Updated from 1:13 p.m. EDT

Shares of

Ptek Holdings

(PTEK)

were among the worst-performing technology stocks Tuesday after the company warned in a

Securities and Exchange Commission

filing that its Premiere Conferencing unit could lose some of its

IBM

(IBM) - Get Report

business next year.

The conferencing and messaging company said that Premiere's agreement with IBM expires on Dec. 31, 2004, and that there is no assurance that it will be able to retain IBM as a customer. What's more, the IBM relationship does not include any revenue commitments or termination charges. According to Ptek, "IBM is actively exploring the use of new technologies, such as voice over Internet Protocol (or VoIP), to help lower its costs of conferencing." A shift to VoIP, whether it's provided by Premiere or not, would "result in a decrease in revenue to Premiere Conferencing for this account over time," the company said. IBM accounted for about 11.3% of sales during the first half of 2004. Shares of Ptek Holdings traded down $2.57, or 24.4%, to $7.96.

Taser

(TASR)

rose after

the company said it received one new order and three follow-on orders totaling more than $724,000. The follow-on orders came from the police department in Glendale, Ariz., which ordered 196 weapons; the Pinellas County, Fla., Sheriff's department, which ordered 176 units; and an unnamed law enforcement agency that ordered $247,000 worth of stun guns. The Fremont, Calif. police department placed an initial order for 169 weapons. All of the orders are expected to ship during the third quarter. Shares of Taser traded up $1.48, or 5.6%, to $28.11.

Shares of

Nvidia

(NVDA) - Get Report

rose after the company's board approved

a $300 million stock buyback. The chipmaker said that it would fund the stock purchases from available working capital. As of June 30, it had over $600 million in cash, cash equivalents and marketable securities. "We believe that the repurchase program is a good investment of available funds and underscores our commitment to enhancing shareholder value by assisting in offsetting dilution from employee stock plans," the company said. Shares of Nvidia traded up 78 cents, or 7.9%, to $10.63.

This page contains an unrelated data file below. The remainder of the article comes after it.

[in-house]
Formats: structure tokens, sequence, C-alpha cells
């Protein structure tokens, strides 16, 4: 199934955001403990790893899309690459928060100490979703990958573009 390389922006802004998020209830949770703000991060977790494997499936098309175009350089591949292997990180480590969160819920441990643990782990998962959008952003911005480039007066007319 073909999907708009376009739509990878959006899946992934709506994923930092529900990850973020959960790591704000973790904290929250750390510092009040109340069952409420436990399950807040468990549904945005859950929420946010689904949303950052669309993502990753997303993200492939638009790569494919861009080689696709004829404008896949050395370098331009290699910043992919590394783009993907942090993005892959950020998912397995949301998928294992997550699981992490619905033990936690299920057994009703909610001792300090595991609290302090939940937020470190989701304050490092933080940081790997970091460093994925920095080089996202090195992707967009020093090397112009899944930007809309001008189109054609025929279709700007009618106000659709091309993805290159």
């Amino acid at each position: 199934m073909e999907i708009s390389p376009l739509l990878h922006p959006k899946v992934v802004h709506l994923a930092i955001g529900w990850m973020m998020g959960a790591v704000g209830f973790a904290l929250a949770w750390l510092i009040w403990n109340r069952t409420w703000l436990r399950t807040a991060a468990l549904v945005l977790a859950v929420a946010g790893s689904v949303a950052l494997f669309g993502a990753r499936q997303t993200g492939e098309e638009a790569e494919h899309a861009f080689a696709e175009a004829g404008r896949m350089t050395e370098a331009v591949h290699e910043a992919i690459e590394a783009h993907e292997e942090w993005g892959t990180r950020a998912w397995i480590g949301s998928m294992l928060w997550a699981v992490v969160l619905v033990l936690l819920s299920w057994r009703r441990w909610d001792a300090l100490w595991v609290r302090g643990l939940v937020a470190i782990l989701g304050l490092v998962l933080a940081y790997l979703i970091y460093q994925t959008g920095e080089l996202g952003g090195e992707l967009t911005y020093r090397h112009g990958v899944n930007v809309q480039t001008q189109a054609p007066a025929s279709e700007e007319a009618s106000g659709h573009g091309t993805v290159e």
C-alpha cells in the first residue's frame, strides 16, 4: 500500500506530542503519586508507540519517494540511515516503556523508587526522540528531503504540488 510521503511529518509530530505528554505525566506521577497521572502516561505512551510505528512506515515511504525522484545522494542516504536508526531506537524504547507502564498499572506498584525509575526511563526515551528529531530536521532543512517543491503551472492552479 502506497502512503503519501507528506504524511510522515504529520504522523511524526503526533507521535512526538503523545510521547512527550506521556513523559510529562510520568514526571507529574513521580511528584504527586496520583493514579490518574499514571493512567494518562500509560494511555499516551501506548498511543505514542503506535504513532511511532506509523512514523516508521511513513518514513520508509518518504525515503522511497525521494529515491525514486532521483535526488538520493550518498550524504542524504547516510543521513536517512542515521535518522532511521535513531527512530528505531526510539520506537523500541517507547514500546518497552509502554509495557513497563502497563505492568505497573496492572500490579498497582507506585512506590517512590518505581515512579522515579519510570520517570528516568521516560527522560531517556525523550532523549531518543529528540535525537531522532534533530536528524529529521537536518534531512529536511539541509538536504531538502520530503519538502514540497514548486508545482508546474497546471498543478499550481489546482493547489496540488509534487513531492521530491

Sonic Solutions

(SNIC)

rose after it agreed to purchase

Roxio's

(ROXI)

CD and DVD software unit for $80 million. Sonic will pay Roxio $70 million in cash and $10 million in stock. The acquisition is expected to close during the fourth quarter. Shares of Sonic Solutions traded up $1.69, or 13.4%, to $14.32.

Shares of

Dobson Communications

(DCEL)

fell after the company posted weaker-than-expected-second-quarter earnings and lowered its subscriber outlook for the full year. The wireless phone services company posted a second-quarter loss of 12 cents a share on sales of $252.4 million. Analysts were expecting a loss of 10 cents a share. Looking ahead, the company said that it would end the year with 386,500 gross subscriber additions. Previously, it said that it would add between 444,000 and 455,000 subscribers. Full-year EBITDA will now be in the range of $335 million to $345 million, down from its previous guidance of $390 million to $425 million. Shares of Dobson Communications traded down $1.30, or 54.2%, to $1.10.

Other technology volume leaders included

Cisco

(CSCO) - Get Report

, up 41 cents to $20.46;

Microsoft

(MSFT) - Get Report

, up 54 cents to $27.72;

Intel

(INTC) - Get Report

, down 3 cents to $22.54;

Oracle

(ORCL) - Get Report

, up 23 cents to $10.60; and

Lucent

(LU)

, up 2 cents to $3.01.